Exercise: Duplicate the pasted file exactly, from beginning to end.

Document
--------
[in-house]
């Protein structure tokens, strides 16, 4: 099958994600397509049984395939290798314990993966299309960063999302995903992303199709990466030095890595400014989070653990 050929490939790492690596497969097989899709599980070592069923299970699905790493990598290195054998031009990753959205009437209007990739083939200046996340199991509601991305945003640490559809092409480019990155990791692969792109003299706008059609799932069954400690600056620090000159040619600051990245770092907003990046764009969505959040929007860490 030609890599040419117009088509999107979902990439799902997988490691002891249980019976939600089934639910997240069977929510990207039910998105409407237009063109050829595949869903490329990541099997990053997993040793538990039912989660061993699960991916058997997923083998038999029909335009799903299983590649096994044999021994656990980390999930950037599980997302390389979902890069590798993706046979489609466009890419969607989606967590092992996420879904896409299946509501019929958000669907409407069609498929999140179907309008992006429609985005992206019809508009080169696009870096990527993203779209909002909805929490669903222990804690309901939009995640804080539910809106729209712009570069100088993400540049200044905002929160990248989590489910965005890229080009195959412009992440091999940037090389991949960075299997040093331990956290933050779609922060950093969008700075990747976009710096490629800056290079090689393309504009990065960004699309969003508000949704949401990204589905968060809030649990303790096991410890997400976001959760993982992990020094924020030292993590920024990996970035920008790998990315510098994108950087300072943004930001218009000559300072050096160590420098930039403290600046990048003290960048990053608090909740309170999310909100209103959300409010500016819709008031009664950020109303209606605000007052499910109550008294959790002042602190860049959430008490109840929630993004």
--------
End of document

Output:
[in-house]
């Protein structure tokens, strides 16, 4: 099958994600397509049984395939290798314990993966299309960063999302995903992303199709990466030095890595400014989070653990 050929490939790492690596497969097989899709599980070592069923299970699905790493990598290195054998031009990753959205009437209007990739083939200046996340199991509601991305945003640490559809092409480019990155990791692969792109003299706008059609799932069954400690600056620090000159040619600051990245770092907003990046764009969505959040929007860490 030609890599040419117009088509999107979902990439799902997988490691002891249980019976939600089934639910997240069977929510990207039910998105409407237009063109050829595949869903490329990541099997990053997993040793538990039912989660061993699960991916058997997923083998038999029909335009799903299983590649096994044999021994656990980390999930950037599980997302390389979902890069590798993706046979489609466009890419969607989606967590092992996420879904896409299946509501019929958000669907409407069609498929999140179907309008992006429609985005992206019809508009080169696009870096990527993203779209909002909805929490669903222990804690309901939009995640804080539910809106729209712009570069100088993400540049200044905002929160990248989590489910965005890229080009195959412009992440091999940037090389991949960075299997040093331990956290933050779609922060950093969008700075990747976009710096490629800056290079090689393309504009990065960004699309969003508000949704949401990204589905968060809030649990303790096991410890997400976001959760993982992990020094924020030292993590920024990996970035920008790998990315510098994108950087300072943004930001218009000559300072050096160590420098930039403290600046990048003290960048990053608090909740309170999310909100209103959300409010500016819709008031009664950020109303209606605000007052499910109550008294959790002042602190860049959430008490109840929630993004």